CONDUCTING A SYSTEM ASSESSMENT
An organization can conduct a system assessment for an internal or an external deadline. Any company or unit of any size can set its own deadline at any time of the year. AT&T states the annual deadline for its Chairman's Quality Award in the application guidelines it distributes with copies of the Baidrige criteria. For small companies intent on performing a system assessment, senior management must drive the process if it is to be completed by the deadline. External deadlines offer the advantage of providing an immovable deadline.
Identify a firm deadline, or the assessment will never get done:
- To assess your system using the Baidrige criteria, plan on a three-month process from start to finish.
- Kodak estimates that writing a full application takes around 2,500 labor-hours, which seems like a good aver-age.
- Companies such as Xerox have reported spending much more time, because of the size of the organization represented in their application and because they were simultaneously working on improvement.
Fourteen major steps in creating the assessment document:
The process of creating the assessment document, as described in The Baldrige Quality System, follows fourteen major steps:
- Involve senior management.
- Establish application team(s). Teams share the work, bring different perspectives to the task, and spread the learning experience to more people.
- Iram team members. The first exposure to the Baldrige criteria can be more confusing than enlightening, unless people receive some training in how to understand the criteria and apply them to their organization.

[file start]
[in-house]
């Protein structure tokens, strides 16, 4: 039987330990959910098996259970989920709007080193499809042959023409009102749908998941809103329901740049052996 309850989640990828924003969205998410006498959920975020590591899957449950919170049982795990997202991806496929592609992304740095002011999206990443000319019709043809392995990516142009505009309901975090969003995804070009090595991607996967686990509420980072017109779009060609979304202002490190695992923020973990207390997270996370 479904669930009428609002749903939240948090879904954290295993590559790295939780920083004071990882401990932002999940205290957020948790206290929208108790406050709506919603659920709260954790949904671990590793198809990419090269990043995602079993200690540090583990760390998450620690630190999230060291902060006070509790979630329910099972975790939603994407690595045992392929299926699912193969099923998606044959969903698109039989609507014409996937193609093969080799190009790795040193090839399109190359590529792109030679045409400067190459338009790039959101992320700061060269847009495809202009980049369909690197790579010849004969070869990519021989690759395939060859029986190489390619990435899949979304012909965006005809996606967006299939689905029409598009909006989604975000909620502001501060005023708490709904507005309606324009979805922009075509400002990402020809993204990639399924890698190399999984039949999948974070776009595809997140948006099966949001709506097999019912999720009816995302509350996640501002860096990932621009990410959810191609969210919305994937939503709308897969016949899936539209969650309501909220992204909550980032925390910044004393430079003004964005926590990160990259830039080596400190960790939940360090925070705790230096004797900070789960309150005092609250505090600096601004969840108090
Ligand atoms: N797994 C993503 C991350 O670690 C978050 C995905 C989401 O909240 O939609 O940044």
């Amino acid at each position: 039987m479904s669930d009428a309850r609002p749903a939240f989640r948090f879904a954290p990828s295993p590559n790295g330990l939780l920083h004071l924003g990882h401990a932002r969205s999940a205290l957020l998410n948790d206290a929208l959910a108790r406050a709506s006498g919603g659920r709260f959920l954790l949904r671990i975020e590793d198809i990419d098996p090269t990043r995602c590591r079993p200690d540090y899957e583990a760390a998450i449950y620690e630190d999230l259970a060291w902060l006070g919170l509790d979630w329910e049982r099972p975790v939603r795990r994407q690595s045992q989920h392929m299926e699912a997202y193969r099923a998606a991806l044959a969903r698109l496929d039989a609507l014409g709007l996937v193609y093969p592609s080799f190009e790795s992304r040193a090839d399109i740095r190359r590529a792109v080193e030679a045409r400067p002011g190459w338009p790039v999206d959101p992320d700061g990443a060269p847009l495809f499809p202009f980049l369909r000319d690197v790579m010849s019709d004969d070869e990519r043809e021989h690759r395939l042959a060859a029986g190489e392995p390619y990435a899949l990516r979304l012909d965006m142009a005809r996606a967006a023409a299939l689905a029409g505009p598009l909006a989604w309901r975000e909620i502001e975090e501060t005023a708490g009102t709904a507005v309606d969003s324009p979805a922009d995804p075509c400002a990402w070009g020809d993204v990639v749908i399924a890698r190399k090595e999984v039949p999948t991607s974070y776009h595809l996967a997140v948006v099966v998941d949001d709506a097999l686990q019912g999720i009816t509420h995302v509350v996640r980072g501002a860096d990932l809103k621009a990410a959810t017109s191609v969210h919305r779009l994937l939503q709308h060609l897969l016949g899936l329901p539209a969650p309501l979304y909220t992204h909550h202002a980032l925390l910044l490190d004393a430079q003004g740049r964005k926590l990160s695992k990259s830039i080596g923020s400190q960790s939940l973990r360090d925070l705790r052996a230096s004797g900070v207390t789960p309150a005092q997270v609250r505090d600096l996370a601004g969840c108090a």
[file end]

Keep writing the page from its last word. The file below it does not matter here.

- Assign responsibilities. The assessment process is most effective when there is clear accountability for gathering data and information, writing responses, and producing the report.
- Collect data and information. The quality of the assessment depends on the quality of the data and information it presents. A system assessment that is vague or anecdotal or that reports glowingly on what the organization hopes to achieve is worthless.
- Identify areas for improvement. Areas for improvement materialize in the course of conducting the assessment. Wise companies understand that these areas are the primary goal of the process, the gold nuggets that make the assessment worthwhile.
- Communicate needs, ideas, and information. As the assessment process proceeds, individuals and teams tend to focus on a particular category, work process, or functional area, thus losing sight of the system in which they exist. Constant communication helps to maintain a systems perspective.
- Edit the first draft. Editing the responses to the criteria is an exercise in interpretation and communication that requires diligence and clarity. it is also very hard work, but the payoff—learning to think about what your organization does as a system—is worth it.
- Begin the layout, including graphics. An essential part of clear communication is the presentation of information. Charts and graphs can help explain processes, information, and results.
- Evaluate the first draft. Reviewers usually include the authors of the assessment document and the organization's senior people (if they did not write it). Internal and external quality experts and consultants may also be included.
- Write subsequent drafts. The first draft evaluation always identifies sections that are inappropriate, weak, inaccurate, and wrongly placed. Subsequent drafts can only make the assessment stronger.
- Coordinate loriting and graphics. As the deadline approaches, an individual or team must coordinate ali the pieces that will make up the document.
- Produce the final draft.
- Print and deliver the assessment.